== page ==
Masking: None (Open Label)
Primary Purpose: Treatment
Official Title: Aortic Valve Replacement Versus Conservative Treatment in Asymptomatic Severe Aortic Stenosis: (AVATAR Trial): A Multicentre Randomized Controlled Trial
Actual Study Start Date : June 2015
Actual Primary Completion Date : May 2021
Actual Study Completion Date : May 2021

Resource links provided by the National Library of Medicine


Arm Intervention/treatment
No Intervention: conventional drug treatment
conservative treatment and watchful waiting till symptom onset (then aortic valve replacement). Other indications for aortic valve replacement include reduced left ventricular systolic function
Active Comparator: elective aortic valve replacement
elective aortic valve surgery (replacement) within 4 weeks after randomization
Procedure: surgical aortic valve replacement
open heart aortic valve replacement




Primary Outcome Measures :
  1. all cause death, Major Adverse Cardiac Event (MACE) including: ( Acute Myocardial Infarction - AMI, Stroke - CVI, unplanned hospitalization for Heart failure (HF) needing intravenous treatment [ Time Frame: 36 months ]
  2. all cause death, Major Adverse Cardiac Event (MACE) including: ( Acute Myocardial Infarction - AMI, Stroke - CVI, unplanned hospitalization for Heart failure (HF) needing intravenous treatment [ Time Frame: 5 years ]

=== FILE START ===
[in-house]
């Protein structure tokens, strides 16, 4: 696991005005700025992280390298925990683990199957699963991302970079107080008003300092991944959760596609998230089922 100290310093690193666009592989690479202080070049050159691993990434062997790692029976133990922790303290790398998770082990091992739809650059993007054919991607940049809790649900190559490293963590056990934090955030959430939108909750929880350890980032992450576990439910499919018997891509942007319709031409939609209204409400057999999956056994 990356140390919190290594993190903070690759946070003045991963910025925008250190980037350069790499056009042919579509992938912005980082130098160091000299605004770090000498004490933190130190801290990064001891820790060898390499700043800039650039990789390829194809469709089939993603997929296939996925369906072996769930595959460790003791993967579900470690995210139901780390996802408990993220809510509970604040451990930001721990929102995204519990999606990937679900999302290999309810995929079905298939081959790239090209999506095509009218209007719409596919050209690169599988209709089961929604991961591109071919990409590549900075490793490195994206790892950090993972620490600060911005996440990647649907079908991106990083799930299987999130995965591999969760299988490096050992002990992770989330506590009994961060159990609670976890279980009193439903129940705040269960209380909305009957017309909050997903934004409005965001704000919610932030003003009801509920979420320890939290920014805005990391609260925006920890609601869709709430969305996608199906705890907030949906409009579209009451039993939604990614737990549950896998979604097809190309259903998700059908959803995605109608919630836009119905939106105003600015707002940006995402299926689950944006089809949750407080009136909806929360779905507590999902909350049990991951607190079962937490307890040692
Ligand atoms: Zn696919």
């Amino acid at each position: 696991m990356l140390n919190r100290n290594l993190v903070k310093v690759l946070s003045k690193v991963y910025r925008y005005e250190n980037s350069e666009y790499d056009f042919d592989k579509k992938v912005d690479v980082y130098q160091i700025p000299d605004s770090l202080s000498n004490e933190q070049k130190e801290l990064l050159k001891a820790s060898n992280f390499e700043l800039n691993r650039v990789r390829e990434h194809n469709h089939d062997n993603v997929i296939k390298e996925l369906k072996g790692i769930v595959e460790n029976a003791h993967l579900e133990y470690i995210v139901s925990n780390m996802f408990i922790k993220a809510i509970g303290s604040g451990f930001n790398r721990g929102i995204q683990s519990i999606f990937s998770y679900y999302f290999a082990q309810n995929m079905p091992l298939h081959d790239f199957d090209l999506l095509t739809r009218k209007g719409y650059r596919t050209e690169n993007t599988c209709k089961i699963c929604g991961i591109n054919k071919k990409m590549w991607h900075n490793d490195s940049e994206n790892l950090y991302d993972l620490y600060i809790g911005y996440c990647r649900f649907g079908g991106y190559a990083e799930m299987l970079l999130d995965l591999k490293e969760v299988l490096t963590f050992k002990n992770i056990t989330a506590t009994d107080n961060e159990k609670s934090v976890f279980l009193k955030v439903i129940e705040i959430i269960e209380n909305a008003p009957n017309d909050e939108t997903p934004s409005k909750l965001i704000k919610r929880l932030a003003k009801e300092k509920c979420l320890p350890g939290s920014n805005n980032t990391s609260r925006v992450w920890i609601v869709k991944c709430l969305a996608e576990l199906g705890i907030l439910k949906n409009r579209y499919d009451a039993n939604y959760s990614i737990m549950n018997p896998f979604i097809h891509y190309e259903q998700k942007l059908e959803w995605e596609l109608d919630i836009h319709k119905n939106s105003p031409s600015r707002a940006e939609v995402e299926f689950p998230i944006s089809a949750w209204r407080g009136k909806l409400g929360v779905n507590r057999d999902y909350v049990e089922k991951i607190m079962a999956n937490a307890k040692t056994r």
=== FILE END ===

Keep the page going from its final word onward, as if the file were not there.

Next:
Secondary Outcome Measures :
  1. in-hospital and 30 days operative mortality in operated patients in both groups [ Time Frame: 30 days ]
  2. repeat aortic valve surgery in operated patients in both groups [ Time Frame: 5 years ]
  3. major bleeding according to consensus report from the Bleeding Academic Research Consortium [ Time Frame: 5 years ]
  4. thromboembolic complications based on clinical symptoms, signs and imaging studies [ Time Frame: 5 years ]
  5. repeated major adverse cardiovascular events [ Time Frame: 5 years ]
  6. all-cause death + heart failure hospitalization [ Time Frame: 5 years ]


Information from the National Library of Medicine

Choosing to participate in a study is an important personal decision. Talk with your doctor and family members or friends about deciding to join a study. To learn more about this study, you or your doctor may contact the study research staff using the contacts provided below. For general information, Learn About Clinical Studies.


Layout table for eligibility information
Ages Eligible for Study:   18 Years and older   (Adult, Older Adult)
Sexes Eligible for Study:   All
Accepts Healthy Volunteers:   No
Criteria

Inclusion Criteria:

  • men and women of any ethnic origin aged ≥18 years
  • Written informed consent
  • V max across the aortic valve > 4m/s or Pmean ≥ 40mmHg and AVA ≤ 1cm2 or AVAi ≤ 0.6cm2/m2 at rest
  • Without reported symptoms
  • Society of Thoracic Surgeons (STS) score < 8%

Exclusion Criteria:

  • Participation in another clinical trial within 30 days prior randomization
  • Pregnant or nursing women
  • Mental condition rendering the patient unable to understand the nature, scope and possible consequences of the study or to follow the protocol
  • Positive stress-test defined as:

    1. Anginal chest pain during testing
    2. Syncope, dizziness during testing
    3. Decrease in systolic blood pressure during exercise ≥ 20mmHg
    4. Malignant arrhythmia during exercise testing (VT or VF)
  • Left ventricular ejection fraction < 50% at rest